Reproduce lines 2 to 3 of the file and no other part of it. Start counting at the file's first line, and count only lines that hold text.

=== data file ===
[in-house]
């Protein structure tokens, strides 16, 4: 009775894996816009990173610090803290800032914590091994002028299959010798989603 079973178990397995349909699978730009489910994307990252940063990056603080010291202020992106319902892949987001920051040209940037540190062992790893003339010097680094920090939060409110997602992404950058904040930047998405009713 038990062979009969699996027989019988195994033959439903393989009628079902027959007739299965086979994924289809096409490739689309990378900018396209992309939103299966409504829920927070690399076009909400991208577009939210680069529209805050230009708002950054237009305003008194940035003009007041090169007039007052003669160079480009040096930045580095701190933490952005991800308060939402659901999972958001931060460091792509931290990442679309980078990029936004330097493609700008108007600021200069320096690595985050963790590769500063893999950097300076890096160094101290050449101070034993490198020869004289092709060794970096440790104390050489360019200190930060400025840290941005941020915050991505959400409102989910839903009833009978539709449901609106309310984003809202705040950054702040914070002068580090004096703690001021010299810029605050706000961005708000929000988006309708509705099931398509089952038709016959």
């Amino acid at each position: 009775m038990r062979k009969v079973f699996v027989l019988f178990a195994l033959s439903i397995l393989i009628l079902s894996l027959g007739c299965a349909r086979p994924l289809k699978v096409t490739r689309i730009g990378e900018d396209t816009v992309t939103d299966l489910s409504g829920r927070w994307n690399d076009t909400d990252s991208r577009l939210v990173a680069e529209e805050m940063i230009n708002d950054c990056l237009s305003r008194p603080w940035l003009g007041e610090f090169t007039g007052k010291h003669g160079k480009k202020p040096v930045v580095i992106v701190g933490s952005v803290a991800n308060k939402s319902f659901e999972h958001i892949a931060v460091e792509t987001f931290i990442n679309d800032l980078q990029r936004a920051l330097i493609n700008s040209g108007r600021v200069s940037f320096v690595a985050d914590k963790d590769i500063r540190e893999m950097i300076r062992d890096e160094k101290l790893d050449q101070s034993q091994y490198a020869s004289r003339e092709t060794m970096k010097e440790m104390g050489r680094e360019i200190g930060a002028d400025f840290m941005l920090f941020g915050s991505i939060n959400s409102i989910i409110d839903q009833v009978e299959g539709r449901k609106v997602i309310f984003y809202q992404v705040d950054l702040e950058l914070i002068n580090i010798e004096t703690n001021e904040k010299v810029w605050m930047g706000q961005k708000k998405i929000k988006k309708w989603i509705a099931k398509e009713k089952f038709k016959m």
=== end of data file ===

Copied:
């Protein structure tokens, strides 16, 4: 009775894996816009990173610090803290800032914590091994002028299959010798989603 079973178990397995349909699978730009489910994307990252940063990056603080010291202020992106319902892949987001920051040209940037540190062992790893003339010097680094920090939060409110997602992404950058904040930047998405009713 038990062979009969699996027989019988195994033959439903393989009628079902027959007739299965086979994924289809096409490739689309990378900018396209992309939103299966409504829920927070690399076009909400991208577009939210680069529209805050230009708002950054237009305003008194940035003009007041090169007039007052003669160079480009040096930045580095701190933490952005991800308060939402659901999972958001931060460091792509931290990442679309980078990029936004330097493609700008108007600021200069320096690595985050963790590769500063893999950097300076890096160094101290050449101070034993490198020869004289092709060794970096440790104390050489360019200190930060400025840290941005941020915050991505959400409102989910839903009833009978539709449901609106309310984003809202705040950054702040914070002068580090004096703690001021010299810029605050706000961005708000929000988006309708509705099931398509089952038709016959």
């Amino acid at each position: 009775m038990r062979k009969v079973f699996v027989l019988f178990a195994l033959s439903i397995l393989i009628l079902s894996l027959g007739c299965a349909r086979p994924l289809k699978v096409t490739r689309i730009g990378e900018d396209t816009v992309t939103d299966l489910s409504g829920r927070w994307n690399d076009t909400d990252s991208r577009l939210v990173a680069e529209e805050m940063i230009n708002d950054c990056l237009s305003r008194p603080w940035l003009g007041e610090f090169t007039g007052k010291h003669g160079k480009k202020p040096v930045v580095i992106v701190g933490s952005v803290a991800n308060k939402s319902f659901e999972h958001i892949a931060v460091e792509t987001f931290i990442n679309d800032l980078q990029r936004a920051l330097i493609n700008s040209g108007r600021v200069s940037f320096v690595a985050d914590k963790d590769i500063r540190e893999m950097i300076r062992d890096e160094k101290l790893d050449q101070s034993q091994y490198a020869s004289r003339e092709t060794m970096k010097e440790m104390g050489r680094e360019i200190g930060a002028d400025f840290m941005l920090f941020g915050s991505i939060n959400s409102i989910i409110d839903q009833v009978e299959g539709r449901k609106v997602i309310f984003y809202q992404v705040d950054l702040e950058l914070i002068n580090i010798e004096t703690n001021e904040k010299v810029w605050m930047g706000q961005k708000k998405i929000k988006k309708w989603i509705a099931k398509e009713k089952f038709k016959m």